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Help finding Tension on a hanging bag!

  1. Sep 25, 2012 #1
    1. The problem statement, all variables and given/known data
    FBD: http://i560.photobucket.com/albums/ss45/ZimmyGFX/photo.jpg
    A bag of cement of weight Fg hangs from three fires as shown in the figure. Two of the wires make angles theta1 and theta2 with the horizontal. If the system is in equilibrium, show that the tension in the left hand wire is T1 = Fgcos(theta2)/sin(theta1 + theta2)


    2. Relevant equations
    T1cos(theta1) - T2cos(theta2) = 0
    T1sin(theta1) + T2sin(theta2) = Fg (aka T3)


    3. The attempt at a solution
    Using the equation T1sin(theta1) + T2sin(theta2) = Fg I was able to single out T2 to plug into the other equation (since I'm solving for T1).
    T2 = (Fg - T1sin(theta1))/sin(theta2) is what I got
    Then I substituted T2 for the equation found into T1cos(theta1) = T2cos(theta2) because the system is at equilibrium in the x direction.
    So I get T1cos(theta1) = ((Fg - T1sin(theta1))/sin(theta2)) * cos(theta2)
    Simplifies to T1cos(theta1) = (Fgcos(theta2) - T1sin(theta1)cos(theta2))/sin(theta2)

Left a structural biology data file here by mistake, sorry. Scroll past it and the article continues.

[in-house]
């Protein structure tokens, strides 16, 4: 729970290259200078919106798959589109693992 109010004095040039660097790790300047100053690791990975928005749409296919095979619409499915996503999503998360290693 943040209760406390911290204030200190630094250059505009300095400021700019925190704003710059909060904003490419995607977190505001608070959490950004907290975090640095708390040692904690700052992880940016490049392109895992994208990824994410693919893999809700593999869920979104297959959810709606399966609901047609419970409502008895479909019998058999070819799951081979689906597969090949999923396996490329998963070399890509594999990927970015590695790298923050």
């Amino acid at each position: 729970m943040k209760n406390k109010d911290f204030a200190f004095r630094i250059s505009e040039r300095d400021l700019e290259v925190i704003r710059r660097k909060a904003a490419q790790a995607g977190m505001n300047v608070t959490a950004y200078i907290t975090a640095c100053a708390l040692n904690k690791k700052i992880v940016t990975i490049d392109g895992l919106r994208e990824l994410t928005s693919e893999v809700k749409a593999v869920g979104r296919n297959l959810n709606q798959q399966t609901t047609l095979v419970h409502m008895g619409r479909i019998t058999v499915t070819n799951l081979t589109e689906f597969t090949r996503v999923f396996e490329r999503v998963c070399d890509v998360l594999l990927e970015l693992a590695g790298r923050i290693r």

I then divide off cos(theta1) and get the following
    T1 = (Fgcos(theta2) - T1sin(theta1)cos(theta2))/(sin(theta2)cos(theta1))

    This isn't what I'm supposed to get though. I still have a T1 on both sides of the equation but if I divide it over then it will cancel off.
    I'm supposed to be getting Fgcos(theta2)/sin(theta1 + theta2)
    and sin(a + b) = sin(a)cos(b) + cos(a)sin(b)
    I have all the elements for the denominator on the right side, but two are on top and should be on the bottom.
    I obviously messed up big time somewhere, but I'm stuck and don't know where to go from here.
     
  2. jcsd
  3. Sep 25, 2012 #2

    Ibix

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    Science Advisor

    You're doing fine. On the left hand side, you have one term that is a multiple of T1. On the right hand side, you have a term that is not a multiple of T1 minus a term that is a multiple of T1. In other words, you've got something that looks like 5x=2-3x. How would you solve that?
     
  4. Sep 25, 2012 #3
    Yeah I took a look back right before you posted that and I realized I wasn't done simplifying. I didn't take a deep enough look at it and at first glanced I figured that I would end up with a 2T1 or something, not that it would factor out. I guess I should have worked it out instead of being lazy next time. Thanks anyway though
     
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